"Well, there was clearly nothing that I or any of the marshals could do in the face of a formidable charge of 3,000 spectators. And the people who were waiting by the sides of the 18th, ready with the sections of Keith's stage, were fully aware of this. Still, out of a sense of duty I suppose, they eventually struggled to assemble it as best they could, out where it was originally planned to go.
"With that, a section of the crowd went and stood on it to get a better view.
While all this was going on, the actual presentation was set up at the back of the green, in front of the clubhouse window."
When the usual post-Open press conference was held the following morning, one particularly observant scribe asked Mackenzie what the odd-looking platform erected on the 18th fairway was for. Without batting an eyelid, the soon-to-retire secretary explained he was concerned that spectators coming down the final hole wouldn't really get a proper view of the presentation ceremony.
So, with this easily-assembled platform, the problem would be overcome. Which left Bonallack thinking that Mackenzie got out of it very well. Two months later, he had retired and nobody was any the wiser about his special plans for the Birkdale victory ceremony.
According to Chris Whittle, course manager for the past 22 years, this year's links set-up will be very much the same as in 2008. A few recent changes to the John Deere course maintenance equipment fleet, however, include eight new 180SL walk-behind greens mowers, along with two new A-Series machines, an 8000AE hybrid electric five-gang cylinder mower for the surrounds and an 8800A rough mower. "The narrower working width of the 180SL walk-behinds means we get very accurate contours following on our undulating greens," said Whittle. "At John Deere's suggestion, we've also had them fitted with groomers, which we've never used before. These help to maintain the quality of cut and finish that we're looking for."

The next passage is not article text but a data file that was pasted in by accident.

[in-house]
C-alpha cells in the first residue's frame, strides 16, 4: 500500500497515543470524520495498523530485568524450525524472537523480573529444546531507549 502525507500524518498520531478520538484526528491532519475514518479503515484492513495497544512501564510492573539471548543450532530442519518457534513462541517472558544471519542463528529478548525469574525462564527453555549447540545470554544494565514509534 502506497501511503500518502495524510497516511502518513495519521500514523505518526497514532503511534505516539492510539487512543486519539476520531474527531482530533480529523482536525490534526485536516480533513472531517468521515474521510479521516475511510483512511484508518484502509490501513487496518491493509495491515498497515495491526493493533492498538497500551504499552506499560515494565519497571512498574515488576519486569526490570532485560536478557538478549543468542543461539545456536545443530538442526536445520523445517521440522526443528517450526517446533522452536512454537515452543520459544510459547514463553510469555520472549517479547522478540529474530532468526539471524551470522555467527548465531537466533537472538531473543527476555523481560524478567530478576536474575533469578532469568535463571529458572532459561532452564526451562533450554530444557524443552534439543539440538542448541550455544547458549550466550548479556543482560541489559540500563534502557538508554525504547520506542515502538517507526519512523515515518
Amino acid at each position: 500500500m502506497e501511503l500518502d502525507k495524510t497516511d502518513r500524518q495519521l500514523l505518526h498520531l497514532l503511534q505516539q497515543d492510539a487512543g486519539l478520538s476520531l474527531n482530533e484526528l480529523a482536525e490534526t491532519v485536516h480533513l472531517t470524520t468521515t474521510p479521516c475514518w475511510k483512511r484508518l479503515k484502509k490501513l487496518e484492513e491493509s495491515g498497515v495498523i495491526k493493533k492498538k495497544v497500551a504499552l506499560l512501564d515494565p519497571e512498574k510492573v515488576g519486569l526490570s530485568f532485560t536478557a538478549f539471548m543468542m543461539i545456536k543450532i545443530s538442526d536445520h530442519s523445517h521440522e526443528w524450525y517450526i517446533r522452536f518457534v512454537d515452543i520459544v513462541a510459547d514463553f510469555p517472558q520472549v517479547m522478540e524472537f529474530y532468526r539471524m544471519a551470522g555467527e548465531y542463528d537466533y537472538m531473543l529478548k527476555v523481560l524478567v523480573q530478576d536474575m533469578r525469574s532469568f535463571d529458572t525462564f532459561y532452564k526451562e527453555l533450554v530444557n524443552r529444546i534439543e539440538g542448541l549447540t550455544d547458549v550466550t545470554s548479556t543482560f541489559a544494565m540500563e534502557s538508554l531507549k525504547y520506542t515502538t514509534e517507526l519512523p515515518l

Four years ago, Brooks Koepka was a European Challenge Tour player who earned his place in the The Open by winning the International Final Qualifying at Sunningdale. This time around, the 27-year-old will be at Birkdale as the newly-crowned US Open champion in a rapidly-changing tournament scene.
From a game based originally on prodigious driving, Tiger Woods captured his third Open at Hoylake in 2006 through the surgical precision of his iron play. Now, the challenge for big-hitters such as McIlroy, Koepka, Dustin Johnson, Rickie Fowler and Hideki Matsuyama is to rein in their power, as defending champion Henrik Stenson did so effectively at Royal Troon last year.
For Harrington, the prospect of a return to the scene of a glorious triumph, will be less of a sentimental journey and more one of thrilling expectancy. "People will insist it's not really fair when you get a bad bounce or the rough end of the draw, but golf is an outdoor game and everything can't be ordered," he said as an old hand. "Parkland golf is too ordered for my liking. That's what I love about the Open; being ready to expect a little bit of trepidation. The excitement of it all."
Birkdale has had a special place in Irish hearts since Jimmy Bruen captured the British Amateur there in 1946. Seventy-one years on, we look to this latest experience, thinking of Harrington and the joy he brought a nation.